It is common in my applications (Quickwin) to interact with user via a "text screen" (actually a child window) in which all writing is done with coordinate control via OUTTEXT. Suppose at some key moment the screen is nearly full of text bits, scattered around. then, a text window is opened somewhere and new text is written (or a graphics window is opened and a chart is created), for temporary use. Then that window is closed. I can blank out the area using the original background color, but how can I restore the text that was originally there?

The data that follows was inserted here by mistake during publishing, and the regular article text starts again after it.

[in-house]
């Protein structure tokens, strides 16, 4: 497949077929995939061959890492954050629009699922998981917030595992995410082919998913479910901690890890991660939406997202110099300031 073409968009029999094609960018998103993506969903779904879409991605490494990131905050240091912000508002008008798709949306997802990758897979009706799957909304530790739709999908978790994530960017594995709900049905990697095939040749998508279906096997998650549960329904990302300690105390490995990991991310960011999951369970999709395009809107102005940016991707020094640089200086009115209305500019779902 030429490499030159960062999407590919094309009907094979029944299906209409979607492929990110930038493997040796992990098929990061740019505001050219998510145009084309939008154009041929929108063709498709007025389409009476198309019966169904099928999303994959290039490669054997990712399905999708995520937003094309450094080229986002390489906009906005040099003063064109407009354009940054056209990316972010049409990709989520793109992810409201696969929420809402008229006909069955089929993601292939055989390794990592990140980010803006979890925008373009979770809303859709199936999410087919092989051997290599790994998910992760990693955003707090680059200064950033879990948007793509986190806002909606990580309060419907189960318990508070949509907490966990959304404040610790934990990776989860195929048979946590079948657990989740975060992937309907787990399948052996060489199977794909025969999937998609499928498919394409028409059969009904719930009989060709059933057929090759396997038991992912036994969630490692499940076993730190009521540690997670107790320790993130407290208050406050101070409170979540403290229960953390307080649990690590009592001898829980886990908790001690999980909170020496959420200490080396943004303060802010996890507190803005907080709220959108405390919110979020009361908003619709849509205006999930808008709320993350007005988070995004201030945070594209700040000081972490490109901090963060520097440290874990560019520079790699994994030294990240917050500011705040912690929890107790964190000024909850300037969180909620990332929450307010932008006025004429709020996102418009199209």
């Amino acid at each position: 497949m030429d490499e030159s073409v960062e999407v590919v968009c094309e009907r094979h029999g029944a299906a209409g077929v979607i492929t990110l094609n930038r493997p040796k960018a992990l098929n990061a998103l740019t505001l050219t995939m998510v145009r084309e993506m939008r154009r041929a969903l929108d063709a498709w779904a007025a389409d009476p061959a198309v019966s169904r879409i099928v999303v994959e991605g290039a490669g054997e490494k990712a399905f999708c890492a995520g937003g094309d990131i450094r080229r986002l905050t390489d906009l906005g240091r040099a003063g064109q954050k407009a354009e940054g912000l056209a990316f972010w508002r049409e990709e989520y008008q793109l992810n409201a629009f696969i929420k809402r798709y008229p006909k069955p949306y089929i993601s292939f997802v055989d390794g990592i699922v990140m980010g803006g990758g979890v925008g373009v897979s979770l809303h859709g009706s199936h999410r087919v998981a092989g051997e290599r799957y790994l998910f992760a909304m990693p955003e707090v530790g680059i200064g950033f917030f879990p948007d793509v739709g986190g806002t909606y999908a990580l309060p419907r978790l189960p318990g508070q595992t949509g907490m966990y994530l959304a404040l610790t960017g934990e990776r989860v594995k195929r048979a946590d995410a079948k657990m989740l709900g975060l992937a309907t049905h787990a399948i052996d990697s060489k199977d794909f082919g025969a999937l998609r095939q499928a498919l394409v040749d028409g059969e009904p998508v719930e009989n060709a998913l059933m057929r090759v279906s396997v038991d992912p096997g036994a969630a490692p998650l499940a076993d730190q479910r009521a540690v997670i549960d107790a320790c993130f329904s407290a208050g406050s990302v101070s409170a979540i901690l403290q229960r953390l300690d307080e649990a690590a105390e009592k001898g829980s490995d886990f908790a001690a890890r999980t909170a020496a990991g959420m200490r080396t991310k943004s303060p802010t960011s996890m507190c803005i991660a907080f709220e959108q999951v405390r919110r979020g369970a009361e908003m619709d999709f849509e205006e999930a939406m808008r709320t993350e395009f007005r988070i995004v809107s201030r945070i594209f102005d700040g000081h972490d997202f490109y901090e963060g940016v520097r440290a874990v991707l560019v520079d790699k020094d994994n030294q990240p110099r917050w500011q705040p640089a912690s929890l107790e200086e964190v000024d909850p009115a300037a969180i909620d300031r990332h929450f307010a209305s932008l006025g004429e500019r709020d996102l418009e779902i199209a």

In our old DOS FORTRAN programs we accomplished this easily, exploiting hardware, by saving the current screen as a display page page 1 (say), then temporarily writing to display page 2, and then popping page 1 back on when done. ( We developed simple routines in Assembler to read and write directly to display memory pages, move contents from one display page to another, etc.).
How is this best accomplished now? I know I can save the entire screen to a big string array say CHARACTER(80) :: SCREENTEXT(25) if say there are 25 rows of 80 columns), force all permanent screen writing to go through this array, and rewriting the entire array whenever it needs to be restored. This is very cumbersome (and slow in Quickwin) and I'm hoping there is a better way.